INSURER’S UNSUCCESSFUL FRAUD COUNTERCLAIM IN BAD FAITH ACTION WAS NOT CONSIDERED AN ABUSE OF PROCESS IN LATER SUIT BY INSURED (Third Circuit)
The carrier denied coverage when a fire destroyed the insured’s house. Coverage was denied because the insured was an arson suspect, and failed to disclose that another property he owned was set ablaze by an arsonist just four years earlier. In the underlying breach of contract suit, the carrier was found to have breached the contract but not to have acted in bad faith. The carrier filed a counterclaim for fraud, based on the alleged failure to disclose the earlier arson, an issue decided in the insured’s favor.
Subsequently, the insured sued the carrier and its lawyers in the U.S. District Court for the Western District of Pennsylvania, for wrongful use of civil process and abuse of process, claiming that the company and its lawyer acted without probable cause and with improper purpose in bringing the “fraud” counterclaim.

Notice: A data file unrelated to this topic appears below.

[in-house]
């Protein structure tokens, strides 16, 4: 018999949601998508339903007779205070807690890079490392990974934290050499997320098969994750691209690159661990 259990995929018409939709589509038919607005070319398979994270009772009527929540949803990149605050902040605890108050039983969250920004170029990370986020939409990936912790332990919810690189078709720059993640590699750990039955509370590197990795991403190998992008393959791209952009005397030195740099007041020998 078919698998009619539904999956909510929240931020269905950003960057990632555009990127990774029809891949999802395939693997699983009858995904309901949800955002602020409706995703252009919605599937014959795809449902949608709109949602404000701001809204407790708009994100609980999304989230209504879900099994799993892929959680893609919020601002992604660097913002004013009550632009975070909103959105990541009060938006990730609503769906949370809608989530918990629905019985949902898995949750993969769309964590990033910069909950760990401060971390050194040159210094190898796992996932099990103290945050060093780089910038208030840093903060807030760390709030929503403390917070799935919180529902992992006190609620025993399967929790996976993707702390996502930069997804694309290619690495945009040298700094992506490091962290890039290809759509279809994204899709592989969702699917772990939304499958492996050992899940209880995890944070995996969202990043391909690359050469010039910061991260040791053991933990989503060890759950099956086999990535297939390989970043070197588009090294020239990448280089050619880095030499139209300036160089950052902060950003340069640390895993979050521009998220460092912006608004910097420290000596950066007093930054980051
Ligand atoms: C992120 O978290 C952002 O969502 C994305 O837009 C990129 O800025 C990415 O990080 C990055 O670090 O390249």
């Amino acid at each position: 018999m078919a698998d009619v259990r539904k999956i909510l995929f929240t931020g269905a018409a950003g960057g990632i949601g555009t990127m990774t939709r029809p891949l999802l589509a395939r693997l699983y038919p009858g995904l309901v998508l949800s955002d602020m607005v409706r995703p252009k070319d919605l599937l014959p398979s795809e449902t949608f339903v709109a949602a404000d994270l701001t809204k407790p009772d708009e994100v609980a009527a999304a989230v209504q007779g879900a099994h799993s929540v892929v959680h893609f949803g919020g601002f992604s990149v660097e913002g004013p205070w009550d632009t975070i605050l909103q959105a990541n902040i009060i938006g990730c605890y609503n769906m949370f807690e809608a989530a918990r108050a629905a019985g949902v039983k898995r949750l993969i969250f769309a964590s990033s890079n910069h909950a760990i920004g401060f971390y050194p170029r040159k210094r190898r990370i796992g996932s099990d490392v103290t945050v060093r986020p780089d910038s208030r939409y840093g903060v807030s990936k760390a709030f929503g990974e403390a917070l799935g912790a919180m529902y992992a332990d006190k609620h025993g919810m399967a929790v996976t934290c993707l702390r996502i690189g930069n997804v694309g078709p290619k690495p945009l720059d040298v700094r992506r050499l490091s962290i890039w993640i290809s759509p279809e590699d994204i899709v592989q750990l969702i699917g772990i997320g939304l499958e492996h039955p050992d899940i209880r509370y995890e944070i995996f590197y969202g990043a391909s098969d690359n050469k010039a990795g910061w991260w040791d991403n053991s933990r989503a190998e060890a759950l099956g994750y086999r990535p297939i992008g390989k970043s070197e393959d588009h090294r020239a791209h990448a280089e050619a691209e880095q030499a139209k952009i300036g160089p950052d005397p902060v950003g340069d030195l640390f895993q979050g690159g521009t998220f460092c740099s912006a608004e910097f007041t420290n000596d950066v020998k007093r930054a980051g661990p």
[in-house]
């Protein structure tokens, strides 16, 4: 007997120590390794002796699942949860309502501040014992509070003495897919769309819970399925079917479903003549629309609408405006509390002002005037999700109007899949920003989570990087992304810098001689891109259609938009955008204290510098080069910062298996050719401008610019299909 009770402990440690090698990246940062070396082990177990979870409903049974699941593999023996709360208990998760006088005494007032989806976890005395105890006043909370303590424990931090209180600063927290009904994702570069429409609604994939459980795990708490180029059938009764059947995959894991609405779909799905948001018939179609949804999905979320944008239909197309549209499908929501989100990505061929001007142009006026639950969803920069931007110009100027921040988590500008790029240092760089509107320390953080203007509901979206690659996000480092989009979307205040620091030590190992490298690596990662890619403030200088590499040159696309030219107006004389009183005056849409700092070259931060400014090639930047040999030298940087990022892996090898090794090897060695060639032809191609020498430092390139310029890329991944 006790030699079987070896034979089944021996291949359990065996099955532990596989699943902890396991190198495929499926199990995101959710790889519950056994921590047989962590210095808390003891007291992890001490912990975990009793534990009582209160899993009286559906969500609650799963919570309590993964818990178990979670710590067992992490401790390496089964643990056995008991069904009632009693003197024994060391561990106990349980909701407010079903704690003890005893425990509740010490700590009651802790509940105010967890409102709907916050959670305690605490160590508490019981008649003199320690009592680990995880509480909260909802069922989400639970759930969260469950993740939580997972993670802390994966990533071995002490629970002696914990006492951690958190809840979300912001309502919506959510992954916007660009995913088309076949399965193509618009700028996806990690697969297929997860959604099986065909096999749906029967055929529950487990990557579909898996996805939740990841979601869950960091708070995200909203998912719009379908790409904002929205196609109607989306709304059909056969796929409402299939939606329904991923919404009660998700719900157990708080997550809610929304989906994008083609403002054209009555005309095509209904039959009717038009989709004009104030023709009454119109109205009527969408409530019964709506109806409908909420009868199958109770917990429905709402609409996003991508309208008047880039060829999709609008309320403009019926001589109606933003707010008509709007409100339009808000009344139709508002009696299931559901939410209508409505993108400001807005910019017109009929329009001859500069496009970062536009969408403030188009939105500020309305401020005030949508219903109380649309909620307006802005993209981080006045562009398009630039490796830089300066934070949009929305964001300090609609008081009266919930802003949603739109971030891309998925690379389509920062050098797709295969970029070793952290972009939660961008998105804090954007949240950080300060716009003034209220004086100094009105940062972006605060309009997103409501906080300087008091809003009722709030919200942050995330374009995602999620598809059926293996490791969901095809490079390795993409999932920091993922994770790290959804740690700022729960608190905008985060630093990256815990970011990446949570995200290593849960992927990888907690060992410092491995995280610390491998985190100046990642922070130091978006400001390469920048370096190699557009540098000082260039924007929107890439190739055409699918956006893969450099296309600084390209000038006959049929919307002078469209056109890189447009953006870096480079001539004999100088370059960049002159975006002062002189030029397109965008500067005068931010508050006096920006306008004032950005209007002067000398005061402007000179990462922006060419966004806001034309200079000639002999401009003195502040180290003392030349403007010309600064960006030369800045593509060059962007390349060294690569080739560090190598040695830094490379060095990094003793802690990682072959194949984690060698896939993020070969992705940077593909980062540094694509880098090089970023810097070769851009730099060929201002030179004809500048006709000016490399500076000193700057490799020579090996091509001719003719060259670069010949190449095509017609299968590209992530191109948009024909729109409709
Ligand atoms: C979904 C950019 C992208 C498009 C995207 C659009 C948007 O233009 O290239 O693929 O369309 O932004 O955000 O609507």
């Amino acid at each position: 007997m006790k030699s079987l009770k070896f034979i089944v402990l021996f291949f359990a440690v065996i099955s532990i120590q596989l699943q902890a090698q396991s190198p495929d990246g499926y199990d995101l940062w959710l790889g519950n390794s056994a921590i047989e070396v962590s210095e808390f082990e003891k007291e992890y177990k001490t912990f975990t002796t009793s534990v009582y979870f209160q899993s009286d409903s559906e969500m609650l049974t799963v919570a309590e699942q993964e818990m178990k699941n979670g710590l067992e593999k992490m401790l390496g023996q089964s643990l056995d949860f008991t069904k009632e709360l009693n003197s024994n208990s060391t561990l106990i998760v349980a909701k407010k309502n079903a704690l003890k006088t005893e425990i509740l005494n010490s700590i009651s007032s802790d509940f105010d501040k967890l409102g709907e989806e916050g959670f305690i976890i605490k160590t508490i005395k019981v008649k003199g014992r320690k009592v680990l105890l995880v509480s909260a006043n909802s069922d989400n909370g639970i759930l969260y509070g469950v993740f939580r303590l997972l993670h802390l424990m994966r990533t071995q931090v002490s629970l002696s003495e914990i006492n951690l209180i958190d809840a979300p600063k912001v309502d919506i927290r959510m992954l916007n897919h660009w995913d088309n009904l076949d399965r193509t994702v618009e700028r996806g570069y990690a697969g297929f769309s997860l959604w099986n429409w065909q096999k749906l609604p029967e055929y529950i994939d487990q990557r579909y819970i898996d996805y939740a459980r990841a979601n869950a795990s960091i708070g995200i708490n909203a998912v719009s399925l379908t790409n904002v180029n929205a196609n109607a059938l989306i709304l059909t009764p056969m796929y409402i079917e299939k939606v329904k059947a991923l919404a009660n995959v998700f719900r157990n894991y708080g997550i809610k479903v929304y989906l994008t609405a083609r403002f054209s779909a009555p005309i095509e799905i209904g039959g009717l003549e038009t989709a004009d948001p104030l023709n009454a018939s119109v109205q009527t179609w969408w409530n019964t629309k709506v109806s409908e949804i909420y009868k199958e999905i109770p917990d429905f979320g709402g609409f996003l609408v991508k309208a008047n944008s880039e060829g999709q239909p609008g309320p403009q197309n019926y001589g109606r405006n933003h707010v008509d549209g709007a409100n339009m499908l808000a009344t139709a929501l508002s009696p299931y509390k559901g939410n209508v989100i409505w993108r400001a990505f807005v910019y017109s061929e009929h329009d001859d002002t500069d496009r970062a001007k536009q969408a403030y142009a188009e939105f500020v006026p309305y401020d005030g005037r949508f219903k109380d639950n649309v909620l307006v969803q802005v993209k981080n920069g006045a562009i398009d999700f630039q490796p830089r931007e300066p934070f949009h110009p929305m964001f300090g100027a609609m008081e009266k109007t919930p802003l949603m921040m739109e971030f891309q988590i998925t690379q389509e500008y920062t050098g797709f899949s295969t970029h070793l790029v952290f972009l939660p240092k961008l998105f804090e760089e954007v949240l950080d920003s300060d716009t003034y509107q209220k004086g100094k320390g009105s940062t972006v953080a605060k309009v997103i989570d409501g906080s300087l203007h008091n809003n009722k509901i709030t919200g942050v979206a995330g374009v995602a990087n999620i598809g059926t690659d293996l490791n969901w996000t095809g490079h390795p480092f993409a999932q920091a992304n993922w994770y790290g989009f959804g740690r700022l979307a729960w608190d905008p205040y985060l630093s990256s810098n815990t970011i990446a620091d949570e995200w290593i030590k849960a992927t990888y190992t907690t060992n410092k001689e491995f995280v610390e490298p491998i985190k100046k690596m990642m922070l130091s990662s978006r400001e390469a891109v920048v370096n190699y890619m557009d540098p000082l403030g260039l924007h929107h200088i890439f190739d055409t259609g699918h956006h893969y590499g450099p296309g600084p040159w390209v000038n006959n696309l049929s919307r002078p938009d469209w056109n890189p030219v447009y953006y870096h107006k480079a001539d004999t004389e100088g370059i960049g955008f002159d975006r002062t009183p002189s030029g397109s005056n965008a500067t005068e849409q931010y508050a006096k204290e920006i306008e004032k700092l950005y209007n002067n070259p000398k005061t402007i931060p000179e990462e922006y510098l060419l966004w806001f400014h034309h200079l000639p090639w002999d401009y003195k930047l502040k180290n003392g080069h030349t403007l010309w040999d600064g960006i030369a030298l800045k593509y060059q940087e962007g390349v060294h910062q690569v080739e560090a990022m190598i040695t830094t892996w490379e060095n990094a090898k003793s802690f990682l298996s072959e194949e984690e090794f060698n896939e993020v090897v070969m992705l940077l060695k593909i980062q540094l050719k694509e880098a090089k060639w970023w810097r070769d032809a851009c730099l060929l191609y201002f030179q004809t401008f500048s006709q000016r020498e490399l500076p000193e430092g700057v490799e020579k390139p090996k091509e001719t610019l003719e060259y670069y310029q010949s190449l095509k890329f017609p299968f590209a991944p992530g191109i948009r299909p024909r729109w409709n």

The Third Circuit Court of Appeals affirmed the trial judge’s granting summary judgment to both defendants. The Appellate Court first held that this action was not an attempt to re-litigate the bad faith action, because bad faith concerns the circumstances surrounding the denial of the claim, whereas these claims concern actions surrounding the bringing of a counterclaim.
The Court then affirmed the judgments, reasoning that while the carrier ultimately lost on the counterclaim, its propriety was never in question. The Court agreed with the observation of the trial Court that this “is not the stuff of which ‘wrongful use of civil proceedings’ actions are made.”